Looks like you have some DC offset happening. That's when some DC current gets mixed in with the AC audio signal and causes the zero point on your waveform to be offset upwards by a fraction of a volt. It makes sense it's happening on your turntable since there are DC voltages floating around in there.
Audition has a tool that corrects DC Offset. On CS6 for some reason it's tucked away on the Effects/Amplitude and Compression/Normalise menu. Just put a tick in the DC Offset Correction box (and untick the Normalise box if you don't want to change your levels) and it should fix it for you.
Bob's right, but I have to tell you that this is a huge shift - I don't ever recall seeing one that big before! The first thing you need to do before mucking about with the turntable though is to unplug the input to the interface from the phonograph (is it really a phonograph? - see below) and see if the shift is still there when you record, even though it will be silence you are recording. If it is, then don't bother with adjustments - just purchase a new interface, because that's where your fault is, and you won't be able to fix it.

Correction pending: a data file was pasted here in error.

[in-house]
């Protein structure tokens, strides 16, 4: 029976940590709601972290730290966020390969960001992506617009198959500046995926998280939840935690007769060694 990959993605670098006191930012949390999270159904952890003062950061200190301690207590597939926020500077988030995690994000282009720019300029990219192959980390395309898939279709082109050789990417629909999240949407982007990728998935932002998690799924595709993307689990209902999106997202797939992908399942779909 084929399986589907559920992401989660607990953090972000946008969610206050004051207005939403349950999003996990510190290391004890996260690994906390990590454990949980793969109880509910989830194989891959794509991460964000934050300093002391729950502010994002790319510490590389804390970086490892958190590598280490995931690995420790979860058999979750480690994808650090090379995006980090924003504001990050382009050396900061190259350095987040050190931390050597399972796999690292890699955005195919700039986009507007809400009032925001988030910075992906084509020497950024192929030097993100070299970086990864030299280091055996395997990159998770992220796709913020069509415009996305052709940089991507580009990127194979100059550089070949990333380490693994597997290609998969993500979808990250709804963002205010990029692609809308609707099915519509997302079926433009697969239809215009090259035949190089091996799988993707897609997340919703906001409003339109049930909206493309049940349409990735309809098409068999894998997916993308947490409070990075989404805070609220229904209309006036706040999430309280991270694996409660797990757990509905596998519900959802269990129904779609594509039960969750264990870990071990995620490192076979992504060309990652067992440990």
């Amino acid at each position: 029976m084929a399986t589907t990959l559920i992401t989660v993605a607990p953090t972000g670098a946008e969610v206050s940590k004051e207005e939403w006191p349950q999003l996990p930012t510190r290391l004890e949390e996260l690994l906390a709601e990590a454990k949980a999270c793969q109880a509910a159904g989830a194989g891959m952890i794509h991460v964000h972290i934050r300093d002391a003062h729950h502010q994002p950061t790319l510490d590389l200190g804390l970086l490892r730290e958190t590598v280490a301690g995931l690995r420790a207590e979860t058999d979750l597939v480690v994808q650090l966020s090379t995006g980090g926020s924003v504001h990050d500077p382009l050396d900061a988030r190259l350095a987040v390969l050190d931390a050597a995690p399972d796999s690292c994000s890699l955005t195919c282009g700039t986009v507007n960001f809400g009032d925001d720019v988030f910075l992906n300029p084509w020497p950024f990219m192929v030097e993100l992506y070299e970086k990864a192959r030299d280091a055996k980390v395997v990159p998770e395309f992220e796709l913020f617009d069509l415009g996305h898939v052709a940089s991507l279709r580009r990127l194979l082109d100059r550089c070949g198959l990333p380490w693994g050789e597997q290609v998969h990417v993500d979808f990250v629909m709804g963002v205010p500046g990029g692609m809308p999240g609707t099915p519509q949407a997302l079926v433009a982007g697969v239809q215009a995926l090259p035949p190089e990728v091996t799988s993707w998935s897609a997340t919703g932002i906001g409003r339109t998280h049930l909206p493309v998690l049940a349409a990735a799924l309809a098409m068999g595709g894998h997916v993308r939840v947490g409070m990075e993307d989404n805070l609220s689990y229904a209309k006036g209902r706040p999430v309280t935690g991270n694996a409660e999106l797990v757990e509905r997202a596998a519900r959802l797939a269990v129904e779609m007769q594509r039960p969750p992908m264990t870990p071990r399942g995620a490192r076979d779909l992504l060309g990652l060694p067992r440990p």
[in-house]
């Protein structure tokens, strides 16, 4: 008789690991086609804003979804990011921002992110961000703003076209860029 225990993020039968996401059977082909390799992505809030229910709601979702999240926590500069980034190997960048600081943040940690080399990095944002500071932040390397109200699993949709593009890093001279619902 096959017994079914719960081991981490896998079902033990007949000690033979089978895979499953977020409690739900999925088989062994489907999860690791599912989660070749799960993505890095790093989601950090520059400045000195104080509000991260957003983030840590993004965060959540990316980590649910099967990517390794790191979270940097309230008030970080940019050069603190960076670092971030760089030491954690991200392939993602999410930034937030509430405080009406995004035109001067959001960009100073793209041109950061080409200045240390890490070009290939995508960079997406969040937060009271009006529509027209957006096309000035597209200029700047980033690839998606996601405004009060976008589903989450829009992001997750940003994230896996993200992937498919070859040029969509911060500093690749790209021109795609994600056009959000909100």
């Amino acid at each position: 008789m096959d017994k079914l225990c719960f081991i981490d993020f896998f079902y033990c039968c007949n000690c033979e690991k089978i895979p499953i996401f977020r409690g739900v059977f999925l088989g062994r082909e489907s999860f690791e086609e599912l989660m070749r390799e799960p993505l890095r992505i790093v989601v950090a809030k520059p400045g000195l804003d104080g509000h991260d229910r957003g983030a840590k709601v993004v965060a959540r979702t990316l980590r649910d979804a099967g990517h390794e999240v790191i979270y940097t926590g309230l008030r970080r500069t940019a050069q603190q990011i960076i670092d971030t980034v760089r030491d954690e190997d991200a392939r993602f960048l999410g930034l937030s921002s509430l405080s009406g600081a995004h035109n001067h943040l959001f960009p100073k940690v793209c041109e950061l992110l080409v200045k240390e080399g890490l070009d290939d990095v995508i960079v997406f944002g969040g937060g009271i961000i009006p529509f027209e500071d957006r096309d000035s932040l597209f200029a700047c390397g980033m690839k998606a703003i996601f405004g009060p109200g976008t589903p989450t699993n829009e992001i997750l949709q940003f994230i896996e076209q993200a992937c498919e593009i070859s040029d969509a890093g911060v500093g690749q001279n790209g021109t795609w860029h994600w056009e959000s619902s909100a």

Why do you need a new one when Audition can potentially fix this, you might ask? Well, a 12dB offset is actually going to limit the maximum output you can get from the device, quite considerably - so you are losing headroom. This means that a heavily modulated recording is likely to run out of headroom, and clip. Not good. It indicates that the internal electronics really aren't up to much.
This is a phonograph. Is it actually one of these you are using?